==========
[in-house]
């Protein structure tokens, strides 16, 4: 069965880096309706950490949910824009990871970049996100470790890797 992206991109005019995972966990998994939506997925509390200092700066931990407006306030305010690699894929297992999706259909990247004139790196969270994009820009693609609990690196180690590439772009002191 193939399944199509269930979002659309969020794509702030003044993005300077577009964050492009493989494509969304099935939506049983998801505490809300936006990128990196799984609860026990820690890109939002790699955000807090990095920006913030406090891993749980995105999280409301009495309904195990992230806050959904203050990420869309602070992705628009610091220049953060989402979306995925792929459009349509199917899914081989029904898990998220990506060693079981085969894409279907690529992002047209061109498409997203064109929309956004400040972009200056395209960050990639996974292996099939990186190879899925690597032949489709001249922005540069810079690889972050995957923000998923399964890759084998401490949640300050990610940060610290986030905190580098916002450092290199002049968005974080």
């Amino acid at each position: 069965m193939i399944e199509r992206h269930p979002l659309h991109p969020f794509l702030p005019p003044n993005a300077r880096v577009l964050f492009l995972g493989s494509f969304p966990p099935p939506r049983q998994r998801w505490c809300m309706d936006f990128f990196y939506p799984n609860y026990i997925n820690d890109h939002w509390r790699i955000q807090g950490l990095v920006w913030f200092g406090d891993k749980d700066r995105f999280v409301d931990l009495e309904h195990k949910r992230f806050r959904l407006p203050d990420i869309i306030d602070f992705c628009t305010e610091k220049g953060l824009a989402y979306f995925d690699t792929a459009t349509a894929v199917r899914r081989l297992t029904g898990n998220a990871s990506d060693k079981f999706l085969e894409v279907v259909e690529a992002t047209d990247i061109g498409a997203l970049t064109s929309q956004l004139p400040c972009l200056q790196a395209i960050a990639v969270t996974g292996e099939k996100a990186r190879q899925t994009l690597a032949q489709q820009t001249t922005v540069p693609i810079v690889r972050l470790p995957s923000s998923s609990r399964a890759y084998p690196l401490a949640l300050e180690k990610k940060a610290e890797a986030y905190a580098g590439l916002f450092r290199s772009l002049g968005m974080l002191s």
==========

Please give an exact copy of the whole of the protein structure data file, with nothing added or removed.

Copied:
[in-house]
């Protein structure tokens, strides 16, 4: 069965880096309706950490949910824009990871970049996100470790890797 992206991109005019995972966990998994939506997925509390200092700066931990407006306030305010690699894929297992999706259909990247004139790196969270994009820009693609609990690196180690590439772009002191 193939399944199509269930979002659309969020794509702030003044993005300077577009964050492009493989494509969304099935939506049983998801505490809300936006990128990196799984609860026990820690890109939002790699955000807090990095920006913030406090891993749980995105999280409301009495309904195990992230806050959904203050990420869309602070992705628009610091220049953060989402979306995925792929459009349509199917899914081989029904898990998220990506060693079981085969894409279907690529992002047209061109498409997203064109929309956004400040972009200056395209960050990639996974292996099939990186190879899925690597032949489709001249922005540069810079690889972050995957923000998923399964890759084998401490949640300050990610940060610290986030905190580098916002450092290199002049968005974080």
């Amino acid at each position: 069965m193939i399944e199509r992206h269930p979002l659309h991109p969020f794509l702030p005019p003044n993005a300077r880096v577009l964050f492009l995972g493989s494509f969304p966990p099935p939506r049983q998994r998801w505490c809300m309706d936006f990128f990196y939506p799984n609860y026990i997925n820690d890109h939002w509390r790699i955000q807090g950490l990095v920006w913030f200092g406090d891993k749980d700066r995105f999280v409301d931990l009495e309904h195990k949910r992230f806050r959904l407006p203050d990420i869309i306030d602070f992705c628009t305010e610091k220049g953060l824009a989402y979306f995925d690699t792929a459009t349509a894929v199917r899914r081989l297992t029904g898990n998220a990871s990506d060693k079981f999706l085969e894409v279907v259909e690529a992002t047209d990247i061109g498409a997203l970049t064109s929309q956004l004139p400040c972009l200056q790196a395209i960050a990639v969270t996974g292996e099939k996100a990186r190879q899925t994009l690597a032949q489709q820009t001249t922005v540069p693609i810079v690889r972050l470790p995957s923000s998923s609990r399964a890759y084998p690196l401490a949640l300050e180690k990610k940060a610290e890797a986030y905190a580098g590439l916002f450092r290199s772009l002049g968005m974080l002191s």